Heroin addiction has been a major issue in society for decades. The problem is so pervasive that it crosses all demographics, races, and economic backgrounds. When left unchallenged, Heroin and opioid addiction will escalate until it completely destroys your health, finances, and personal relationships. Thankfully, substance abuse treatment has come a long way over the years. With new therapeutic techniques and treatment modalities, there are more ways to fight addiction and drug abuse. In addition to practices and techniques, there is a newly discovered factor that may aid in drug abuse treatment: Vitamin D levels.
Is There a Link Between Vitamin D Levels and Opioid Addiction?
A current study from MGH’s Cutaneous Biology Research Center found that vitamin D deficiency exacerbates the cravings and the effects of opioids. In this study, researchers hypothesized that a lack of Vitamin D could contribute to an added sensitivity to opioid receptors. Results of the study showed this not only to be confirmed, but it also found that Vitamin D deficiency also contributed to euphoria-seeking behaviors and more severe withdrawal symptoms.
Further study in human health records also confirmed this point. Results found that Individuals with a moderate Vitamin D deficiency were 50% more likely to use opioids than those with normal levels. Furthermore, severe Vitamin D deficiency actually displayed a 90% increase.
Can Vitamin D Cure Heroin Addiction?
While the results of studies illuminate a hopeful point regarding vitamin D status, it would not be correct to assume Vitamin D as a “cure” to chemical dependency. Opioid use disorder is a deeply ingrained process in the brain’s limbic system. It takes time and abstinence for the brain to reroute into healthier brain patterns.
However, it does provide insight as to the importance of proper nutrition role in a life in recovery. For people coming out of medically-assisted treatment for opioid addiction (particularly Methadone), balanced Vitamin D supplementation may be beneficial, as many people have reported having a lower Vitamin D status after these procedures. Before you look into taking supplements before or after a medically-assisted process, bear in mind that you should consult medical advice from your provider.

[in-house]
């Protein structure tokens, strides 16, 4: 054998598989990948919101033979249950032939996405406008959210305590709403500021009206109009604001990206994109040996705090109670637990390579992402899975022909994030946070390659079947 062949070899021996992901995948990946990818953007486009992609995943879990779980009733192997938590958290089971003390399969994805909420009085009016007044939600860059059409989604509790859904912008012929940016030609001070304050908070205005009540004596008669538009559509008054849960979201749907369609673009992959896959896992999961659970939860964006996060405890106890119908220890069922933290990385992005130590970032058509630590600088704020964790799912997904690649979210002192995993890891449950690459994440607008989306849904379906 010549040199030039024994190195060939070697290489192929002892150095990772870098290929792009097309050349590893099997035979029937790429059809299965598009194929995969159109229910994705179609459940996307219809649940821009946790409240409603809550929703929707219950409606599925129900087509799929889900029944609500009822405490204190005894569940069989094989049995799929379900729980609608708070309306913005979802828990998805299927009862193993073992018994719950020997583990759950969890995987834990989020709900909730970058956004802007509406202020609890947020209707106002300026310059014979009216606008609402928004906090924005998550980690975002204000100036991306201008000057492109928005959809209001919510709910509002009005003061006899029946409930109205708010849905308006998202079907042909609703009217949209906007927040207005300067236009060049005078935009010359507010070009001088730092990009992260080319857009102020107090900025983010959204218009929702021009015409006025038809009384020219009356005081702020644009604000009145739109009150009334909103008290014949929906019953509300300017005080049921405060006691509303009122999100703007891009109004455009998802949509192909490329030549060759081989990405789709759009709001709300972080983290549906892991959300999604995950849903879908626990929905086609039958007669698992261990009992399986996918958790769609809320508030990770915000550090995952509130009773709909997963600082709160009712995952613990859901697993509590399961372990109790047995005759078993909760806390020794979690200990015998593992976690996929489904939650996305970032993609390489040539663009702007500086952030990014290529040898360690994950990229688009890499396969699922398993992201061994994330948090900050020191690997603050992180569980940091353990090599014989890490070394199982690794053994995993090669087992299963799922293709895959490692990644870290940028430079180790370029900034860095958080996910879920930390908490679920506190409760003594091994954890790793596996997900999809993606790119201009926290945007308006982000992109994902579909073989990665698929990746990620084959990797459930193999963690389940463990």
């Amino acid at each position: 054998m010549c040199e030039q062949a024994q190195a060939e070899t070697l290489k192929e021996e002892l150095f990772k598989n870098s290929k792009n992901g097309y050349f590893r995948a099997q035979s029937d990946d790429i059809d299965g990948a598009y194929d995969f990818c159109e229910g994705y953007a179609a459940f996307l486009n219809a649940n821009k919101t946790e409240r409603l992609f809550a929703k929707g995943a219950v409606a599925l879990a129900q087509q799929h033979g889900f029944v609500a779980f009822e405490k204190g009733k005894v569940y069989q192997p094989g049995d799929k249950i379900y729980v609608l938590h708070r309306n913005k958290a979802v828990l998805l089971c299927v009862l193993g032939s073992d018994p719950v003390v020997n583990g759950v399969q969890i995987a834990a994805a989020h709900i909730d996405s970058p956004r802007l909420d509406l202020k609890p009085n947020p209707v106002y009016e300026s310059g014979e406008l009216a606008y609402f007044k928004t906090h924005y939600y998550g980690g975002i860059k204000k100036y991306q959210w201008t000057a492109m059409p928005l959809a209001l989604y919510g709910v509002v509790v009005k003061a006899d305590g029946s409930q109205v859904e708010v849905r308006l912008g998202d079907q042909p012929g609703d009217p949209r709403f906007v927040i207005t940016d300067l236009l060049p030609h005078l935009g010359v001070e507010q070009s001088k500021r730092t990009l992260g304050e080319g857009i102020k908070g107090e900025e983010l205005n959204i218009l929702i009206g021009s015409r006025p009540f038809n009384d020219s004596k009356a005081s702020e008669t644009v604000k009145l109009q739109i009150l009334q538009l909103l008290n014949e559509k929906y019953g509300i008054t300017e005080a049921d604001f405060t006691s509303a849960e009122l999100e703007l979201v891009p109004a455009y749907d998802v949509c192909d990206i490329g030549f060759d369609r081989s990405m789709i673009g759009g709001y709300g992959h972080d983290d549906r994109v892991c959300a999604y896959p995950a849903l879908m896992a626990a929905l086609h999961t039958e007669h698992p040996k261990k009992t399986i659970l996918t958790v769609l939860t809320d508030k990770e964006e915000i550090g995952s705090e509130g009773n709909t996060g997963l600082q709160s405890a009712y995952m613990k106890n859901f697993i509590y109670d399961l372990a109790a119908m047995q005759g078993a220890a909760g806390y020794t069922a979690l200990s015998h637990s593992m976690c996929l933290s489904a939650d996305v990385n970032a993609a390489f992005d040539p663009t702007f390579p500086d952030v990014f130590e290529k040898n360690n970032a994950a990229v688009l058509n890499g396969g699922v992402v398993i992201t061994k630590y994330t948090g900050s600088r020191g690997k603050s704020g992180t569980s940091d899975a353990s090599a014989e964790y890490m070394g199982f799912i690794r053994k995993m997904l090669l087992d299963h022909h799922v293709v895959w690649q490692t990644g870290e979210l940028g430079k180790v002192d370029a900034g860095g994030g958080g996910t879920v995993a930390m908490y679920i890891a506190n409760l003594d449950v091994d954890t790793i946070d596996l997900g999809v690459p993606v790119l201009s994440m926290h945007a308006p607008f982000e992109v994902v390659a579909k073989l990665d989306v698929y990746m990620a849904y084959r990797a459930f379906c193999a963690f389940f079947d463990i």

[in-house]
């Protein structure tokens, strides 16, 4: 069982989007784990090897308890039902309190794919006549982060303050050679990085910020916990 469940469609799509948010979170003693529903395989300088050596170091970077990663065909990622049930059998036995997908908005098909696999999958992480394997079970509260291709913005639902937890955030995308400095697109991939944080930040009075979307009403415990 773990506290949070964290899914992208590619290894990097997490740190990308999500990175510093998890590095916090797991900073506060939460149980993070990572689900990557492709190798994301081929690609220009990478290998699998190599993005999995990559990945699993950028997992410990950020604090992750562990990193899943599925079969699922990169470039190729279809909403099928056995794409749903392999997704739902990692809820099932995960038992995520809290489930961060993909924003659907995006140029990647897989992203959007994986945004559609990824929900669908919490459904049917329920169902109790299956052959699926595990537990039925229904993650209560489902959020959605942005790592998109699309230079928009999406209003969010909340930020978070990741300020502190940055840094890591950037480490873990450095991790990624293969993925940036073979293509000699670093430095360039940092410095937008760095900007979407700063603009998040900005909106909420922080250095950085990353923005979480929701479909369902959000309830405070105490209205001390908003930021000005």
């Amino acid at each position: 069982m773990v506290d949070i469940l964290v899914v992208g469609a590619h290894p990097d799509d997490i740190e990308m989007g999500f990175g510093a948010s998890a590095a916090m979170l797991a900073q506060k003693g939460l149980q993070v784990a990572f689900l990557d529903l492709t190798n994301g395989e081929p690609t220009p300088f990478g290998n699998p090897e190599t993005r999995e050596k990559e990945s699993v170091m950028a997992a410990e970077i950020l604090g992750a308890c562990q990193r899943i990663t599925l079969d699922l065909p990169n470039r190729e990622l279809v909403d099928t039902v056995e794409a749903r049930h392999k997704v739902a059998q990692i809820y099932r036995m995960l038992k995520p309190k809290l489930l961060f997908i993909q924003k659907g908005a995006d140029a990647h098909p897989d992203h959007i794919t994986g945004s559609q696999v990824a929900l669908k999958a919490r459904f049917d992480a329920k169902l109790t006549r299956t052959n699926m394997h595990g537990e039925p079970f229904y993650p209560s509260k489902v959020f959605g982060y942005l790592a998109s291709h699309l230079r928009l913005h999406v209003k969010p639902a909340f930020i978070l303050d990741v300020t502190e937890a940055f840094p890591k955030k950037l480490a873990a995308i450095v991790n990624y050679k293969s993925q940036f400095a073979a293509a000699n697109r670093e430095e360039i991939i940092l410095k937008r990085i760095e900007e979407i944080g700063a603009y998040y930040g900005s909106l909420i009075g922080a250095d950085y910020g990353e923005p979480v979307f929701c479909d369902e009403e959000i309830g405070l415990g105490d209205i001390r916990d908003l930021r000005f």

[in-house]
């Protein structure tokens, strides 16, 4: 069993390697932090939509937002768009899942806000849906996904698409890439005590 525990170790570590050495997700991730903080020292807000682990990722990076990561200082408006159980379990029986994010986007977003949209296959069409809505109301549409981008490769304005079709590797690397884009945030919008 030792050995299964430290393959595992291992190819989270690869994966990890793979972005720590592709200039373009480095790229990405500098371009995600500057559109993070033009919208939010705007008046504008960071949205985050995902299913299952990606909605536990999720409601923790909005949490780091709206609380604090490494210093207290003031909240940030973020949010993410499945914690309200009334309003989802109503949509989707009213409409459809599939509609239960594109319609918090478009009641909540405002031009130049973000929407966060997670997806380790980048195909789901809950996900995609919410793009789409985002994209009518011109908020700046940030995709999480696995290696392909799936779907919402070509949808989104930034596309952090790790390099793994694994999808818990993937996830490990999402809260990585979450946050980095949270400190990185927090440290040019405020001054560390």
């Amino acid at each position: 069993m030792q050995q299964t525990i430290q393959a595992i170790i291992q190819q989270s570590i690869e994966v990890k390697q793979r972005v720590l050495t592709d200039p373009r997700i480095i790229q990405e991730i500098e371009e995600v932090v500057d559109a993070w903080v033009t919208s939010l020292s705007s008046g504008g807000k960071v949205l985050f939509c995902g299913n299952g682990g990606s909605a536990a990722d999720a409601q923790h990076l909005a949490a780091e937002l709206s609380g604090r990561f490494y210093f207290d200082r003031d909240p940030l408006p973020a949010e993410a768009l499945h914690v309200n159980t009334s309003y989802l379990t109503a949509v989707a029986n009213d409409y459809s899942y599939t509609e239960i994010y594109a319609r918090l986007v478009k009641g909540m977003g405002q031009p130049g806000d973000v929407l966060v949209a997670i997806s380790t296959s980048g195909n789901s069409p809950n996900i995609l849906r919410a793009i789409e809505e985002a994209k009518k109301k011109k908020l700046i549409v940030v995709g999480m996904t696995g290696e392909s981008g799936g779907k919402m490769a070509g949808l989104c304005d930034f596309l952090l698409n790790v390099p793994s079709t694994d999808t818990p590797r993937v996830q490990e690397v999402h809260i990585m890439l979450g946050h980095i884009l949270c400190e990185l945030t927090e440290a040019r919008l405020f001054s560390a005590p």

Can Vitamin D Help with Relapse Prevention?
Results from this study would indicate that maintaining proper vitamin D status could play a beneficial role. Since Vitamin D deficiency can play into addictive patterns, a more balanced Vitamin D status could theoretically help reduce the sensitivity to addictive thinking or relapse triggers.
However, Vitamin D should not be viewed as a sole safeguard against the prospect of relapse. For people to maintain their recovery, it is vital to remain using therapeutic techniques and skills. Otherwise, an imbalanced lifestyle can still present an immense risk for addiction-based thinking and trigger a relapse.
What can I do to help my Vitamin D Status?
Vitamin D supplementation is one of the more apparent solutions. Vitamin D is commonly used to help prevent bone pain and other bone-related issues due to its ability to help the body’s uptake of calcium. Thus, it is a fairly accessible supplement to acquire and is relatively easy to incorporate into a balanced diet. However, it should be noted that an excess of Vitamin D is not healthy for your system. It should not be taken in larger doses than recommended.
Another interesting means of acquiring Vitamin is sunlight. Previous studies from MGH found that UV light helps the body’s production of Vitamin D, as well as the moderation of endorphin levels. However, to avoid other health issues or discomforts, one should not attain more sun exposure than is reasonable.
The human body has an amazing way of regulating its own internal functions. However, when psychoactive substances and drugs of abuse enter the system, the body and brain’s internal equilibrium is thrown out of balance. If you or a loved one are faced with addiction, our team at Shick Shadel Hospital is here to help. Please do not hesitate to contact us via our contact form, or call us at 1800-CRAVING.
Overview of the Research Institute. Massachusetts General Hospital. (2021). Data retrieved on June 17, 2021 from https://www.massgeneral.org/research/about/overview-of-the-research-institute.